Ohio Updates Its Reporting of Deaths Caused by COVID-19

YOUNGSTOWN, Ohio — Starting Tuesday, the Ohio Department of Health will rely solely on death certificate data when reporting deaths in the state caused by COVID-19.

On its website, the ODH stated only verified mortality data is listed at Coronavirus.ohio.gov and will only be updated about twice weekly as it is received. The data is gathered using death certificate data from the Electronic Death Registration System as the sole source of information for deaths reported by the ODH, according to a press release Tuesday.

Previously, the ODH had reported data from the Ohio Disease Reporting System and reconciled that information with verified death certificate data from EDRS.

“Early in the pandemic, Ohio recognized the need to be transparent and report data as quickly and accurately as possible. We knew the citizens of Ohio needed to know about the spread of COVID-19 statewide and their communities,” said ODH Director Stephanie McCloud.

The change seeks to address any potential disconnects and inaccuracies in reporting deaths caused by COVID-19 in the state. EDRS is the final source of truth about deaths and will allow the state to report only deaths that have been verified to be caused by COVID-19.

“The Ohio Department of Health is committed to sharing information as quickly as possible – but not at the price of accuracy,” said Dr. Bruce Vanderhoff ODH chief medical officer. “That is why, as we move forward, we will be reporting the ‘gold standard’ of data from EDRS. The mortality data will be more accurate.”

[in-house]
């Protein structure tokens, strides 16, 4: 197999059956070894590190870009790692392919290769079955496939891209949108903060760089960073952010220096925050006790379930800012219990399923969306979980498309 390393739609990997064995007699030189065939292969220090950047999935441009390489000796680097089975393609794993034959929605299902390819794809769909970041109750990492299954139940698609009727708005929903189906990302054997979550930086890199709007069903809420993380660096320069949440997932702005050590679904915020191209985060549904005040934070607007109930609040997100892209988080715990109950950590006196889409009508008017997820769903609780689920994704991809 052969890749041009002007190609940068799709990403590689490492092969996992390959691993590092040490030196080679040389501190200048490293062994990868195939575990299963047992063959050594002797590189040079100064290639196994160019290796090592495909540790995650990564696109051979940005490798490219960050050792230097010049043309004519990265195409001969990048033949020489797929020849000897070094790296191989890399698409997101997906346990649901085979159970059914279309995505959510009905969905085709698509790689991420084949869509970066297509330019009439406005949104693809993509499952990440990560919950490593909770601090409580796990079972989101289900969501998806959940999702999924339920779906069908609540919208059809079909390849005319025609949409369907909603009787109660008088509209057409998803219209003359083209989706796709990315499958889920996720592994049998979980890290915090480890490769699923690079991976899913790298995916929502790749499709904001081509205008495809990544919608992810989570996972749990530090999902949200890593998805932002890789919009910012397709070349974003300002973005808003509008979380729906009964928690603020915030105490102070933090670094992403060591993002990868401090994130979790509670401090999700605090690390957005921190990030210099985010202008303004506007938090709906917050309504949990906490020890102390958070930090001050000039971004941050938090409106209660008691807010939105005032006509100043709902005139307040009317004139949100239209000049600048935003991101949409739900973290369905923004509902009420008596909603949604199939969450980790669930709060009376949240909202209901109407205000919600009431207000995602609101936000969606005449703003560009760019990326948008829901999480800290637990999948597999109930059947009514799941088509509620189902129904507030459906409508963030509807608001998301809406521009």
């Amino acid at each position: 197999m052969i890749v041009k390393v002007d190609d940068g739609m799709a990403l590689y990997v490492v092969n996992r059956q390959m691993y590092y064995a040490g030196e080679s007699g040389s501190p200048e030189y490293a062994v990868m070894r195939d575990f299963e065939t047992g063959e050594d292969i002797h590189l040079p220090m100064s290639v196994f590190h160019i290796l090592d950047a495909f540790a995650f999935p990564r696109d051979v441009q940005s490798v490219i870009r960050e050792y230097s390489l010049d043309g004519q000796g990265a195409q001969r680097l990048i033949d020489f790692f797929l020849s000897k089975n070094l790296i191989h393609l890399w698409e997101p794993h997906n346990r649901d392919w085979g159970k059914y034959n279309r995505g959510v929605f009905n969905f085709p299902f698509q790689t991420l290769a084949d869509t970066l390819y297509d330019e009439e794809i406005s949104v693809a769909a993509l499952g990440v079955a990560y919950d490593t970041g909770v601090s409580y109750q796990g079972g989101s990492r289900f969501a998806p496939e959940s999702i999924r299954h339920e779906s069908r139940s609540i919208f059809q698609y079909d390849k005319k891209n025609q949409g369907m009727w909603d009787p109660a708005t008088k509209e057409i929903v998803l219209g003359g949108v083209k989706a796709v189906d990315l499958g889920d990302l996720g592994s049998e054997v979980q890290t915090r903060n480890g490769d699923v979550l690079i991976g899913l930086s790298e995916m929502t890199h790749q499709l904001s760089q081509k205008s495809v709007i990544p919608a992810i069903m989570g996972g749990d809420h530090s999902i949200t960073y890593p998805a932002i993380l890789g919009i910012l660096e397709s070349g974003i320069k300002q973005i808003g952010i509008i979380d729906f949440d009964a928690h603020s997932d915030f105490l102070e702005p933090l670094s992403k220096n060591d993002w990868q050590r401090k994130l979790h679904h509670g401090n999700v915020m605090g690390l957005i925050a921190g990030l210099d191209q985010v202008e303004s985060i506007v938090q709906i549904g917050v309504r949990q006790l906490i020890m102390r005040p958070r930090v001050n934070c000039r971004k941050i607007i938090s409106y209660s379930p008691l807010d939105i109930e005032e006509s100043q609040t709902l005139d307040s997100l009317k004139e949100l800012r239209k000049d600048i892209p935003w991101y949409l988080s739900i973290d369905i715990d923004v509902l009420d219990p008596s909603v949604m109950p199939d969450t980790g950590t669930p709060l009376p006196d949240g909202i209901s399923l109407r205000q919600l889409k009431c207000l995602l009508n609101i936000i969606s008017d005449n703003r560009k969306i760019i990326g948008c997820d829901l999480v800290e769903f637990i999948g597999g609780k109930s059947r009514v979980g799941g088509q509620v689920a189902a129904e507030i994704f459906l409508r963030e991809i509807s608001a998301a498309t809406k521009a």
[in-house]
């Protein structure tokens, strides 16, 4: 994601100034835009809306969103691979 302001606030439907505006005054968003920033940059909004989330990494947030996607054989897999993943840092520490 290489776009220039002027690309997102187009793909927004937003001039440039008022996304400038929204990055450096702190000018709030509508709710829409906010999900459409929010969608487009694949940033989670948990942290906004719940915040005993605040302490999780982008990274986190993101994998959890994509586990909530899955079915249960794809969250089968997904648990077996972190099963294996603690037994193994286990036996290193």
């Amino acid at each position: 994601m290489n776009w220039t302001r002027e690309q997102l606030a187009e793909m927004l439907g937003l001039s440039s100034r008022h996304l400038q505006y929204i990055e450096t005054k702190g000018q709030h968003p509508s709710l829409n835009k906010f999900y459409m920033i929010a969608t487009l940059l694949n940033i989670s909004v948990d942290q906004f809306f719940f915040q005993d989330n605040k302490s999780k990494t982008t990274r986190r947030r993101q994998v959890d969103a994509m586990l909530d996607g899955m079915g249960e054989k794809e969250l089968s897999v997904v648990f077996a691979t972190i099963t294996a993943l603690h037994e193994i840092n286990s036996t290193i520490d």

On Tuesday, the ODH reported a total of 16,750 deaths based on the data, revised down from the 17,346 it reported Monday.

The ODH also reported 1,709 new COVID-19 cases in the state on Tuesday, bringing the total since the start of the pandemic to 970,583. The state’s 21-day reported case average is 2,154. The daily peak for new cases was 11,252 on Dec. 12.

The Pennsylvania Department of Health reported 935,834 total cases on Tuesday, an increase of 2,564 from Monday, as well as 24,100 deaths, up 74.

Hospitalizations in Ohio are at 50,503, up 121 in the past 24 hours. Of the total hospitalizations, 7,160 have been admitted to intensive care, including 12 in the last 24 hours. Currently, there are 1,131 patients hospitalized for COVID-19 in Ohio, including 295 in intensive care and 207 on a ventilator.

In Region 5, which includes Mahoning, Trumbull and Columbiana counties, there are 219 patients currently hospitalized with COVID-19, including 48 in the ICU and 22 on a ventilator.

As of March 2, there have been 1,725,712 vaccinations administered in Ohio, or 14.76% of the state’s population. Of those vaccinated, 1,350,923 are White, 97,958 are Black; 36,316 are Asian; 22,389 are Hispanic or Latino; 2,927 are American Indian/Alaska Native; 895 are Native Hawaiian/Pacific Islander; and 5,726 are multiracial. There are 230,967 people listed as Unknown or Other that have been vaccinated.